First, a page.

That got me thinking about diaries. Do you keep a diary? Have you ever kept one? I have not. When I was a child I was given a shiny new diary for Christmas, complete with lock and key. On January first I started to write. "Nothing much happened today. Raining. Shepherd's pie for dinner."
Then on January 2 I wrote, "Still raining. Go back to school in three days."
By about January 10 nothing worth noting had happened so I gave up.
The only time I have actually kept a diary has been when I've been traveling. And then it's purely factual and usually food-centered. "Went to the art museum in Vienna today. Had open-faced egg sandwich for lunch. Had pork cutlets and red cabbage for dinner. Good." Nothing about what paintings impressed me, what I felt. Reading those pages you'd never believe that I might grow up to be a writer!
Over the years I have tried several times to pour out my innermost feelings onto the pages of journals, but I simply can't do it. I cannot put my feelings onto paper. When I've attended workshops where I am asked to relive a time of sadness or anger I find it almost impossible to put down the words. I suppose I'm a private person and I don't want to share my feelings.
This maybe why I write fiction. My characters can express feelings that I really mine, but sufficiently removed that they do not upset or embarrass me. My kids, on the other hand, are all big on journaling. They fill journal after journal with deep innermost thoughts. Not that I've ever read them. I wouldn't snoop. Maybe if I'd grown up with a sister I would have snooped in her diary, but alas I only had a brother, seven years younger than me.
So now I'm curious, Reds. Did you keep a diary when you were growing up? Do you now?
LUCY BURDETTE: I'm with you Rhys, not a diary or journal writer--and for many of the same reasons--the few times I tried it was beyond tedious. As a young teen, my family took a 6 week trip across the country and my father induced all four of us kids to keep journals. I still have that one--with postcards affixed to very dull stories with absolutely no insight into my inner life. I can't put my hands on it right now or I'd show you a picture. During grad school in clinical psychology and for several years after I spent many hours in therapy. Which was a wonderful, growth-inducing process. But my gosh, after yammering about my feelings and my life in great detail, I certainly wasn't interested in writing it all down too!
My sister, on the other hand, has kept journals for years. And they are invaluable as she writes essays and memoir. I'm envious that I don't have my own memories captured...
HALLIE EPHRON: I'm so jealous of anyone who did keep a diary. I remember starting diaries I got for Christmas and within a few days giving up. My husband is a terrific journaler--we have a travel journal that he's been keeping since 1969. We've kept journals on both of our kids. Here's part of my first entry from when my firstborn was 10 weeks old: "Last night Molly slept from 10 pm feeding until 6 am. A truly historic event! She's all smiley now and finds her thumb all the time. She loves to be sung to and loves it when we blow in he face or whistle." I don't know why Molly (the now grown-up) doesn't find this fascinating but she does not.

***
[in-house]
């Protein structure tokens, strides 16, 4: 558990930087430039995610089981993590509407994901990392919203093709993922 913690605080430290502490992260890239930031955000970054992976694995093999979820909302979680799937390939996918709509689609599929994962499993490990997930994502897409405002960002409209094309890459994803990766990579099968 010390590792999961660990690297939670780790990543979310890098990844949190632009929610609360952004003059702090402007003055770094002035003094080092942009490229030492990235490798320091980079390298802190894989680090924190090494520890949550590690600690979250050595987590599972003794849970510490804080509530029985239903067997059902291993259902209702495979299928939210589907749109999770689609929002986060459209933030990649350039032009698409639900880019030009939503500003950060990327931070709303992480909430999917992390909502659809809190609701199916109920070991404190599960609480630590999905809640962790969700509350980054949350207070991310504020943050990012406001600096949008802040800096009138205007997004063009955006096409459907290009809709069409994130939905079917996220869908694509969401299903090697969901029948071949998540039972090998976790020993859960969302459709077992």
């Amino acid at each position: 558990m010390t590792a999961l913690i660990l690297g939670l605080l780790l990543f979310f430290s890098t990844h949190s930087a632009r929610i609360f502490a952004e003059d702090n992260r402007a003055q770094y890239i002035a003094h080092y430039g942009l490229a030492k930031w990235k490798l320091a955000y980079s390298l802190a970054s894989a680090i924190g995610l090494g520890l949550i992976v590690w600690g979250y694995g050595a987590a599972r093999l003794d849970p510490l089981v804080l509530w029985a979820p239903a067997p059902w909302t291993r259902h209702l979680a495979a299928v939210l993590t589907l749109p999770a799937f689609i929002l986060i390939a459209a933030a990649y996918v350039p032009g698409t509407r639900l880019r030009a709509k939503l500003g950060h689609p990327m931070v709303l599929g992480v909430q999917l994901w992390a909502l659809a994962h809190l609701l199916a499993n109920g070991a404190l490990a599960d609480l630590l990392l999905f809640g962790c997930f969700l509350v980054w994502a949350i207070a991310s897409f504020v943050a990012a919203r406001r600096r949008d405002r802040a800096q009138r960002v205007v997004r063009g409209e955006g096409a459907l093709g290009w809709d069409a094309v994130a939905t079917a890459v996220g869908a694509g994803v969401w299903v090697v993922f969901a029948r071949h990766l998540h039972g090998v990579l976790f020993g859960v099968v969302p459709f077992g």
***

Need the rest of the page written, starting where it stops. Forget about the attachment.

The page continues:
HANK PHILLIPPI RYAN: Yeah, I kept a diary for a while, in the 80's. That's how we know about the teabag. I am telling you, it is..painful. Painfully boring. No philosophy, no nuance, nothing thoughtful. I think there must be a skill to journalling. Some sort of a way, if you learn how to do it, to plumb your brain and emotions. And learn something. But wow. If you try to write just before you fall asleep, which is the obvious time, sleep is so much more attractive. My diary entries, for the most part, are like...lists. Which brings up another thought--my to-do lists are more like diaries. And WAY more interesting. I really think I simply don't know how to do it. I know there are so many things I forget, and diaries are good for that. One word, even, in my calendar, would be worthwhile. And often, i do that. But really, in the end, would anyone care?
JULIA SPENCER-FLEMING: I don't know, Hank. Samuel Pepys may have thought the same thing about his diaries, and look how that turned out. Like the rest of you, I'm not a diarist except for special occasions. I also got the little book with lock and key like Rhys, wrote in it four or five times, and gave up. Let's face it, if you're having a happy childhood, there's not much to write about.
When we lived in Germany, my mother made me journal during our trips around Europe. Thanks, Mom! And when I went to school in London, a journal was required - and again, I'm so thankful, because mine has so many events and jokes and feelings I would have forgotten otherwise. Then, when my late father-in-law took me and Ross on safari in sub-Saharan Africa, I kept a journal. There was almost TOO much to write about every evening!
But day-to-day? Get up, write, clean, cook, walk the dog, play Mah Jong online. And so to bed.
HANK: I did keep a journal, ish, on my first and second book tours. Scribbles, writing as fast as I could. But very valuable, looking back now. It seemed like something I didn't want to forget. I made myself write during takeoff. And you know, that was a good idea.
RHYS :I've been thinking about famous diaries. Anne Frank's, for example. We'd never have known about her shining spirit if she hadn't. And I've just realized something: we all blog. That is keeping a diary in a way, isn't it? So dear readers, have you ever kept a diary? Do you now? Any tips on good journal writing?